By Annie Arnone
Toronto photographer Elaine Ling, known for her iconic black and white travel photography, died on Aug. 4 following a two-year battle with stage-four lung cancer.
Ling had a close connection with Ryerson throughout the past decade as a photographer. In 2002, the university acquired a selection of more than two-dozen of her photographs, as well as another collection in 2014.
Ling was diagnosed later that year.
Her collections featured at the Ryerson Image Centre (RIC) focused on her travel photography from Asia, Africa and the Middle East — illustrating desert scenery as well as indigenous groups and their way of living.
Born in Hong Kong, Ling moved to Canada when she was nine-years-old. In addition to her photography, she received a medical degree from the University of Toronto. She practiced medicine in Canada, Abu Dhabi and Nepal. She also published several books featuring her photography, including Talking Stones and Cuba Chronicles.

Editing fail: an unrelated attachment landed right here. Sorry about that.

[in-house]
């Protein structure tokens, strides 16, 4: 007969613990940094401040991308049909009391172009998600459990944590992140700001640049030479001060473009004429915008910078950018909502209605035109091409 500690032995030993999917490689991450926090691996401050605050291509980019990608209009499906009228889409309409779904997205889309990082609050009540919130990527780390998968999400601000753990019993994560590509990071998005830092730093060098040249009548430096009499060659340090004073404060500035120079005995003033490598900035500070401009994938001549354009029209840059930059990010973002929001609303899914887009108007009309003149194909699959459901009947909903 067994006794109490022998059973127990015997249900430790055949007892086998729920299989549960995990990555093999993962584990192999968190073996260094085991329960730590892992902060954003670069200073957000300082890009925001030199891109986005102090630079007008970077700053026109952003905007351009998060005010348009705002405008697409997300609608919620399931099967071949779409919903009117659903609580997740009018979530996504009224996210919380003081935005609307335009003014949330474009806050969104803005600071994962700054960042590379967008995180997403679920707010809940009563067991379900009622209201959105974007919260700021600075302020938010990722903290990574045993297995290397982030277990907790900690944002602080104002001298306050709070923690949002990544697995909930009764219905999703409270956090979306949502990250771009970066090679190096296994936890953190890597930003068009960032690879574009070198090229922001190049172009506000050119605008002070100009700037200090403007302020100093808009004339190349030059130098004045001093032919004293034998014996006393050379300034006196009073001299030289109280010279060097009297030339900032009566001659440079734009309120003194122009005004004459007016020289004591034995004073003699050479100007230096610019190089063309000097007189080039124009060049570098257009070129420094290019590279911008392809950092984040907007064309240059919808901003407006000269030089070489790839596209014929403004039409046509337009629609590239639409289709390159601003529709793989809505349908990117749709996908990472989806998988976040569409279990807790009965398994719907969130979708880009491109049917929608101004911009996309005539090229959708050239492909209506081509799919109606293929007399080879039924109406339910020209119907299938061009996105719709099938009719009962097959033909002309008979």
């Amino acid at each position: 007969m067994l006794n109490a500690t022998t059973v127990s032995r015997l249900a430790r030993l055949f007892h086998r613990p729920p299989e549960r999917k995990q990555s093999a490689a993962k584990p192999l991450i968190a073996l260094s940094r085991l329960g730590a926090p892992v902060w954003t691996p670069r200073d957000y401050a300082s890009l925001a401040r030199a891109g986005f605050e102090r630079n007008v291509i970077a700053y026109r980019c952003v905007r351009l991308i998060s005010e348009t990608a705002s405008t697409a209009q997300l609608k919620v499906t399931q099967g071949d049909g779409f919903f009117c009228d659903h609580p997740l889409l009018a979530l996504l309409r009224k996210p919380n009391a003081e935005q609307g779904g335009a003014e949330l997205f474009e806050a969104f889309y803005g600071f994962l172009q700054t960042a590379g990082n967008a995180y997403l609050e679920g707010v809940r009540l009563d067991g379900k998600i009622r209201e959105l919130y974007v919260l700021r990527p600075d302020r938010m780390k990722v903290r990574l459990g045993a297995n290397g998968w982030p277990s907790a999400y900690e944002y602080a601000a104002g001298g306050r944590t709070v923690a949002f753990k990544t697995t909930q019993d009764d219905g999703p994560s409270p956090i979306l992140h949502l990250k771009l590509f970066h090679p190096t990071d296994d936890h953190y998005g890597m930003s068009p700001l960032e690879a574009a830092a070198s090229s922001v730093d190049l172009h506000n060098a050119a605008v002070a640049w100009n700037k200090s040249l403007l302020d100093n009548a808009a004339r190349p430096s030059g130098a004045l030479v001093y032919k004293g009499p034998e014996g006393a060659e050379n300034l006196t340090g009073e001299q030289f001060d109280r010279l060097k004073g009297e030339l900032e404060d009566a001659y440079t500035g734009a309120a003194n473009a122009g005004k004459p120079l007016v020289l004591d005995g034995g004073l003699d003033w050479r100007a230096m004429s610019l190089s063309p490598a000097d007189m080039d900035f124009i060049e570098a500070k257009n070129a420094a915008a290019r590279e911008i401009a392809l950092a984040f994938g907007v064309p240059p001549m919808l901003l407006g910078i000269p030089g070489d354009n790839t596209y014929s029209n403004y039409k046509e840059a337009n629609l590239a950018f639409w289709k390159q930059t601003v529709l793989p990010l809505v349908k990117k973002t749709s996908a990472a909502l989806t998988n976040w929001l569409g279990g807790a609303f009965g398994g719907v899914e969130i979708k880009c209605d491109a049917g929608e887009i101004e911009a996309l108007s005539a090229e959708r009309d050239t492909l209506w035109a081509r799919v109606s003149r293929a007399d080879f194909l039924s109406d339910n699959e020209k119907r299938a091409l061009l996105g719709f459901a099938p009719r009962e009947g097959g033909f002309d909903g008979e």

The RIC awards a $2,000 Elaine Ling Research Fellowship annually to a master’s student looking to begin a career in photography. This began following a donation Ling gave to the school before her passing.
Paul Roth, director of the RIC, said Ling was very interested in the school’s research program.
“It was her way of trying to make sure that people’s interest in photography would continue to be supported,” he said, adding that the legacy that her photography left was something she often thought about.
Roth said that her camera was a ticket into different cultures of the world. “It was her way of meeting the people she photographed and trying to understand the lives of people that lived in radically different ways,” he said. “Elaine was an incredibly energetic and thoughtful person. I was amazed by her strength and tenacity, I’ll really miss her.”